CARBON OFFSETS

Of all the odd concepts to come out of the green movement, carbon offsets have to be near the top of the list. The idea is that you pay someone else to plant a tree, invest in a solar-energy start-up, or otherwise help reduce the amount of carbon you emit into the atmosphere. Then, you can just go about your business more or less as usual, confident that you have offset whatever carbon you may be emitting.

Carbon offsetting has won the backing of sustainability champions. "Offsetting is a common solution," says Brian Mullis, president of Sustainable Travel International, a Hood River, Oregon, nonprofit education organization. "Investing in renewable energy is a good thing, as is preserving ancient forests and investing in replanting areas where deforesting has occurred."

The average citizen of a developed country produces anywhere from six to 23 tons of carbon per year. The cost of buying credits to mitigate those emissions varies widely, starting as low as $1 per ton and going as high as $30 per ton. At San Francisco- based TerraPass, a leading carbon-offsets retailer, credits cost about $10 per ton. So canceling out all the carbon your car emits during a year costs between $30 and $80, depending on the vehicle, according to Tom Arnold, TerraPass's chief environmental offi cer. Offsetting your entire house would run anywhere from $30 to $400, depending on size, location, and other factors.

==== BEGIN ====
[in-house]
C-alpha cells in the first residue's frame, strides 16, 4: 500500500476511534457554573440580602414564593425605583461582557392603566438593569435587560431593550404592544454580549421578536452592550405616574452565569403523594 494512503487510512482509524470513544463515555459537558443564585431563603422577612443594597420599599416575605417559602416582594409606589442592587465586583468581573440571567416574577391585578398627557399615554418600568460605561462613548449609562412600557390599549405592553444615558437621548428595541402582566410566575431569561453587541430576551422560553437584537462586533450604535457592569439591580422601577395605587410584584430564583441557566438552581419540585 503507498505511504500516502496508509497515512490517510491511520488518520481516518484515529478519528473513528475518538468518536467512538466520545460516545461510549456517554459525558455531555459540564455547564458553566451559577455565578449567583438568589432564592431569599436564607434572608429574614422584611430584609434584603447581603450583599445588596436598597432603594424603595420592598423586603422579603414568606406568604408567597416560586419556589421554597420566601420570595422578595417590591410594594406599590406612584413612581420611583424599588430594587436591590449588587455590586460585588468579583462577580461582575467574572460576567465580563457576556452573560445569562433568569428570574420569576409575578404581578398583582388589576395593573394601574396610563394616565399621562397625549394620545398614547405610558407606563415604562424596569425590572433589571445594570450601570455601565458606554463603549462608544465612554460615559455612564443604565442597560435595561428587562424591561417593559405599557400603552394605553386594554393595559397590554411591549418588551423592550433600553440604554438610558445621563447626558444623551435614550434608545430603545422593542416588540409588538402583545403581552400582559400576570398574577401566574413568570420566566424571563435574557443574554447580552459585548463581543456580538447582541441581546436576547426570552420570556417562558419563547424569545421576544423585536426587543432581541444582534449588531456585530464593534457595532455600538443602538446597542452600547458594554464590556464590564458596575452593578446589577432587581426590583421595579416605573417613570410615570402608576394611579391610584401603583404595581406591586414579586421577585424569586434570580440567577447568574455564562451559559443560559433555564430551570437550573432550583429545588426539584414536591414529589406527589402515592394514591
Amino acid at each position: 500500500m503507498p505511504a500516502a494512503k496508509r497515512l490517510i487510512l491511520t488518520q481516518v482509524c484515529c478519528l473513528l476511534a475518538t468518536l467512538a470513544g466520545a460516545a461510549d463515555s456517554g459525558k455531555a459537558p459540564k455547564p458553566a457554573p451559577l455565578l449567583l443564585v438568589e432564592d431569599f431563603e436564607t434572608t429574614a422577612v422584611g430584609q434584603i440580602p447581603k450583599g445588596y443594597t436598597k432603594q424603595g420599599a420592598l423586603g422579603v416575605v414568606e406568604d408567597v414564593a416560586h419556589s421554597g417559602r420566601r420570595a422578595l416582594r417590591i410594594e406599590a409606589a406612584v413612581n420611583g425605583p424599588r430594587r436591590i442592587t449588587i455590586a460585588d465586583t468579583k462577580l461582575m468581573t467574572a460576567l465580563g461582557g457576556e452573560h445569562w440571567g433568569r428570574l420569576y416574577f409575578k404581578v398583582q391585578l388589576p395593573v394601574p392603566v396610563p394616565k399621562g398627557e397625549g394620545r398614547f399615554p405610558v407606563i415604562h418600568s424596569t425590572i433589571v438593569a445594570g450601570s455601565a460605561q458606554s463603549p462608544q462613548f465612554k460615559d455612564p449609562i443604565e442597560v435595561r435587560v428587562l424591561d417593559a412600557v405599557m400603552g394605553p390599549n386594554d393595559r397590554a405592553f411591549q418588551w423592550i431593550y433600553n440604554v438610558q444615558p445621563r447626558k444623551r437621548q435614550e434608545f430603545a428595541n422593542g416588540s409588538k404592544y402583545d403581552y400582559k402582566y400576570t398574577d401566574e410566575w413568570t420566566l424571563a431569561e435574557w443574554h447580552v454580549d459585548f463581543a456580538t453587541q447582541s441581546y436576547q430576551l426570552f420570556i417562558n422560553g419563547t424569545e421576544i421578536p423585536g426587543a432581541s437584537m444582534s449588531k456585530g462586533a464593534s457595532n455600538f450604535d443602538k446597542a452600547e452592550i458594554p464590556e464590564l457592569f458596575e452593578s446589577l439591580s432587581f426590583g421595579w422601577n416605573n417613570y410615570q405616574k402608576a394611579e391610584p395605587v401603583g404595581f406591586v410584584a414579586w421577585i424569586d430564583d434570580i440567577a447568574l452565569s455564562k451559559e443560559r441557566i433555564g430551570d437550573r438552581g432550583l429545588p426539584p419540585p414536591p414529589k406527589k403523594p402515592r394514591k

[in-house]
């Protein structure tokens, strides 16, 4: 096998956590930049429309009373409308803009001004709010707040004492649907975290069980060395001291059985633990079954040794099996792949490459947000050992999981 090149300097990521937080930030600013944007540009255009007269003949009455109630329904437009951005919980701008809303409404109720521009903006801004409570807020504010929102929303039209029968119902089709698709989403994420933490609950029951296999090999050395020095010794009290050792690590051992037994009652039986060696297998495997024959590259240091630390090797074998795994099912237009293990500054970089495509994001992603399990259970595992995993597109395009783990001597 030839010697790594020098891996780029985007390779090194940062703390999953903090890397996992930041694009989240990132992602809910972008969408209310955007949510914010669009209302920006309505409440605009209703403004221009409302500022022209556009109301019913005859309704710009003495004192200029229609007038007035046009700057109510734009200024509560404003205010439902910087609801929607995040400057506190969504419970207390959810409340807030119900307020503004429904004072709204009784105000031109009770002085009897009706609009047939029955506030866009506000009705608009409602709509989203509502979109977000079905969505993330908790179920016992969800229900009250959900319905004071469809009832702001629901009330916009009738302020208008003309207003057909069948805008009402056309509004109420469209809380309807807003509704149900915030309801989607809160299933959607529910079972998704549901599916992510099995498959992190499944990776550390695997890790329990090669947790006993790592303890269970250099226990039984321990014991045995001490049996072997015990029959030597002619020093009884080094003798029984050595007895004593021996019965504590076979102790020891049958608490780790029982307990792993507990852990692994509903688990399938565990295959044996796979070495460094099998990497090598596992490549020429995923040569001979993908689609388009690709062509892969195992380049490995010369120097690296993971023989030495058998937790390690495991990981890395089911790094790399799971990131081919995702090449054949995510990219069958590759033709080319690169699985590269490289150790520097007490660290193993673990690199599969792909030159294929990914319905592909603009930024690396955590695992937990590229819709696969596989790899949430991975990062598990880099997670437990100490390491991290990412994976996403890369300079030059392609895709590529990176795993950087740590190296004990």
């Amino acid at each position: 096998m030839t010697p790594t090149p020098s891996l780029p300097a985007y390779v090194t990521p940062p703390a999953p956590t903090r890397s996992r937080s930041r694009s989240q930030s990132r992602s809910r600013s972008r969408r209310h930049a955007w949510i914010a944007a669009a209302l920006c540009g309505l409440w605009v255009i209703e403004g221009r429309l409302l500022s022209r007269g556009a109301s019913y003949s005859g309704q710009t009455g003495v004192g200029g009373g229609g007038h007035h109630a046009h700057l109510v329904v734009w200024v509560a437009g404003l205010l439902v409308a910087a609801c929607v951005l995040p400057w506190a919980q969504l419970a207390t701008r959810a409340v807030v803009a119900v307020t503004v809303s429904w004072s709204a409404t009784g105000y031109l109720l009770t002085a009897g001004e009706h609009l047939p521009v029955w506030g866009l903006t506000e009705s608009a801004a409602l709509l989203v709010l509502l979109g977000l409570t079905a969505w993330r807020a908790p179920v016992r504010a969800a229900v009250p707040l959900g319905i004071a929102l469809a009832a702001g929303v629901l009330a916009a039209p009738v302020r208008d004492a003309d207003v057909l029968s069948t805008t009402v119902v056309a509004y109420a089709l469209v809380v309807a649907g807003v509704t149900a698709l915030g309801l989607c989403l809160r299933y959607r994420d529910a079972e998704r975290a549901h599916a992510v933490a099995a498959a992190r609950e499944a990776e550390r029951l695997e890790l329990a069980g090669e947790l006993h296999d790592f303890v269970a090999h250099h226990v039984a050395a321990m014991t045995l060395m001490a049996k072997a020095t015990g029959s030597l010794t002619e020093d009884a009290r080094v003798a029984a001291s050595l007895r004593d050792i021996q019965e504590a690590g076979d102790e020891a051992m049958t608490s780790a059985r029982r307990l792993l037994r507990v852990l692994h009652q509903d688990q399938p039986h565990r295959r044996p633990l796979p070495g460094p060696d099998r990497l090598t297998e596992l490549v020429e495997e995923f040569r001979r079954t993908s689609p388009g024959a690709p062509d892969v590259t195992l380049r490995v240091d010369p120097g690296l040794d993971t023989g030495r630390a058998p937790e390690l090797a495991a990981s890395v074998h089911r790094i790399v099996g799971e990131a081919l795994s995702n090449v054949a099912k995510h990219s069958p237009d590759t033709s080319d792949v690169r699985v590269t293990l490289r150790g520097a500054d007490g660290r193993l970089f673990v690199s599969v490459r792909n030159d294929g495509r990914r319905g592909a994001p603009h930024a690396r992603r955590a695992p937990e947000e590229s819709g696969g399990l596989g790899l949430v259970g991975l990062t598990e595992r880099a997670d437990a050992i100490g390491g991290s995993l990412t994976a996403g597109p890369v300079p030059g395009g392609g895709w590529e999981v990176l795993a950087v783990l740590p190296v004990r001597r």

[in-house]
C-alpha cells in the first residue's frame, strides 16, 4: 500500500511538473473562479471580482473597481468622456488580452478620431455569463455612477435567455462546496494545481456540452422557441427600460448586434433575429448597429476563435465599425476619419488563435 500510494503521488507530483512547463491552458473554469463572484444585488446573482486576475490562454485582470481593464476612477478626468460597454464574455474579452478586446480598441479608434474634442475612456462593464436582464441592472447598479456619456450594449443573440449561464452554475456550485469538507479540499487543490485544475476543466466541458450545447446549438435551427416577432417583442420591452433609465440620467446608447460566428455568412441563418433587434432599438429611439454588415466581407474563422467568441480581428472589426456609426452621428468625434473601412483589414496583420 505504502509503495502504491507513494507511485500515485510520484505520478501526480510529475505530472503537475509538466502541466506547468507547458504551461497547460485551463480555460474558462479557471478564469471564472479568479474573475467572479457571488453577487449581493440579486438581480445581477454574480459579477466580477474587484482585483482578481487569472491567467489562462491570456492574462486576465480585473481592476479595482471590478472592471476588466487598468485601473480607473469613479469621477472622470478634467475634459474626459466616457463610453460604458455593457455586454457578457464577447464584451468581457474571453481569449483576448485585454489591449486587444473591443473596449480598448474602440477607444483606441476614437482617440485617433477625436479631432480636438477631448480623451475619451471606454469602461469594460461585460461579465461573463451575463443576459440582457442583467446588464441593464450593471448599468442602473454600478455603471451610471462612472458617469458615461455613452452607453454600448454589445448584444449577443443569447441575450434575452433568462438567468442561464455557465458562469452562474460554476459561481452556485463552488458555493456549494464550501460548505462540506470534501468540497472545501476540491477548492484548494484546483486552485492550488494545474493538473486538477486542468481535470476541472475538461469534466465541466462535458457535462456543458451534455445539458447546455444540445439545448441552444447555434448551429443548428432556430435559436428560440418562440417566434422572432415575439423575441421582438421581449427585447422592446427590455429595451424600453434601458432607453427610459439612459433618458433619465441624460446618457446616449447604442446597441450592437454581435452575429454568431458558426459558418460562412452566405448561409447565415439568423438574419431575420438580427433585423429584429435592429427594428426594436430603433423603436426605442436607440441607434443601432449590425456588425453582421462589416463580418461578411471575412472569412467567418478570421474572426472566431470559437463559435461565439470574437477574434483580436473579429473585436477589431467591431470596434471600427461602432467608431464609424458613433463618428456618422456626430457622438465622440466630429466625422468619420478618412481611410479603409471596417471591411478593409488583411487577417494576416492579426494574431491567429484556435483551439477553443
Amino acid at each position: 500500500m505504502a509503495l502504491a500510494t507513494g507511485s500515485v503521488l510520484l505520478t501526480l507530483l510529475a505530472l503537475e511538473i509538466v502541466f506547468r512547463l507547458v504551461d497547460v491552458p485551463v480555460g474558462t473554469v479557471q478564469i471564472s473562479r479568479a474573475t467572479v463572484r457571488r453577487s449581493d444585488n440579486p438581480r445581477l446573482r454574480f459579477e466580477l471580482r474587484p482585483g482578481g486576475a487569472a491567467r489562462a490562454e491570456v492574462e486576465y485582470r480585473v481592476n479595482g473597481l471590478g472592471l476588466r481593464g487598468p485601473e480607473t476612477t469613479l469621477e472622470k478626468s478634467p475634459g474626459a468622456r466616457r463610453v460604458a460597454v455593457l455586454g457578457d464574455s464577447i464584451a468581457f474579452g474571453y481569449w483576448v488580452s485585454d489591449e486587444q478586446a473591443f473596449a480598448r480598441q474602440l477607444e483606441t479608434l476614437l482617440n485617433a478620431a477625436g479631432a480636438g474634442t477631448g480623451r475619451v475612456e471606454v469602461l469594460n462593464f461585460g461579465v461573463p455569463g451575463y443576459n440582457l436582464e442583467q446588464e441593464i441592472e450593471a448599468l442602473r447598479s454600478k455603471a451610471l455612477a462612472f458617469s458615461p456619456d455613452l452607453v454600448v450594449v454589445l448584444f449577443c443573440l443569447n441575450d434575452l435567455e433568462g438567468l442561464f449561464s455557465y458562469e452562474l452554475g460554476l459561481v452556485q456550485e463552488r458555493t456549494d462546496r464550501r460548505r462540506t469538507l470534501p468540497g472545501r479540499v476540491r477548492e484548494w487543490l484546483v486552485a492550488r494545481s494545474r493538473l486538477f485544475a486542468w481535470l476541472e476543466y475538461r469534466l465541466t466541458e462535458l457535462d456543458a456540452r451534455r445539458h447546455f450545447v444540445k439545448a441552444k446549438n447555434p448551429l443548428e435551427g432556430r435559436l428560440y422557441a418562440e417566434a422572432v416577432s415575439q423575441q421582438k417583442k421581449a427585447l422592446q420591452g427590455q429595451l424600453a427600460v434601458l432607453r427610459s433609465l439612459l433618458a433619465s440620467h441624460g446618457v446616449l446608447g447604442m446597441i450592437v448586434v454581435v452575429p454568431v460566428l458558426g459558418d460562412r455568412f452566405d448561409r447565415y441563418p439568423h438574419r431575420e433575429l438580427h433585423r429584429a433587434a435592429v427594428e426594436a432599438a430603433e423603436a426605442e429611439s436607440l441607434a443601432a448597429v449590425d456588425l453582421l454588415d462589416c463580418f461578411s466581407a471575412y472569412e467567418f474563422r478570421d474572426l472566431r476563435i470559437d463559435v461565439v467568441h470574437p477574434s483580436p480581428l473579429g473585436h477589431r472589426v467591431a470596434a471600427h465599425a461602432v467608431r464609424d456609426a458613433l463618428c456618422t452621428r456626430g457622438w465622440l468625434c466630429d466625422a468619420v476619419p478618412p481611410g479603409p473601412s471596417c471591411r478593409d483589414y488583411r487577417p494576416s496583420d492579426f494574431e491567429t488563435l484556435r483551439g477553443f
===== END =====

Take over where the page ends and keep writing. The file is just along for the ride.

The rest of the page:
One of the biggest draws to carbon offsetting is the convenience of it. You can fi nd TerraPasses and other carbon-offset options on the shelves at many retailers as well as through the Internet. In fact, most of the 67,000 TerraPasses that have been sold so far have been purchased online, Arnold says. "Business is very good," he adds. "It's been roughly doubling every year."

TerraPass takes the revenues from its sales and invests in wind-energy projects, projects that upgrade municipal landfi lls in order to reduce the landfills' emissions, and biomass projects that aim to create energy from cow manure. Those investments add up to a lot of carbon offsets. Last year, Arnold says, the carbon-credit industry offset about 30 million tons of carbon emissions.

If you want to play the carbon offset credit game, start by checking out an online carbon calculator. The one on the TerraPass website (www.terrapass.com) calculates the amount of carbon that needs to be offset for a car, home, dorm room, and even a wedding. Enter a few tidbits of information such as your home's zip code and recent monthly energy bills and you'll be told approximately how much carbon you're emitting and what it will cost to counteract it.

The trading of carbon-offset credits has survived controversy, some of which has stemmed from questions about whether certain credit sellers are offering offsets of little or no value. Today, companies like TerraPass engage third-party auditors to verify the quality of the offsets. In the future, says Arnold, big changes will come in the way consumers buy carbon offsets. "Just think about how easy it is to buy travel insurance," he says. "You can buy from the airline, at the airport - wherever you want. We have to make carbon credits mainstream - a quick, easy, check-the-box thing." And, it's already happening. General Electric recently announced a new credit card that lets cardholders earn not shopping or travel rewards - or even cash back, for that matter - but carbon-offset credits.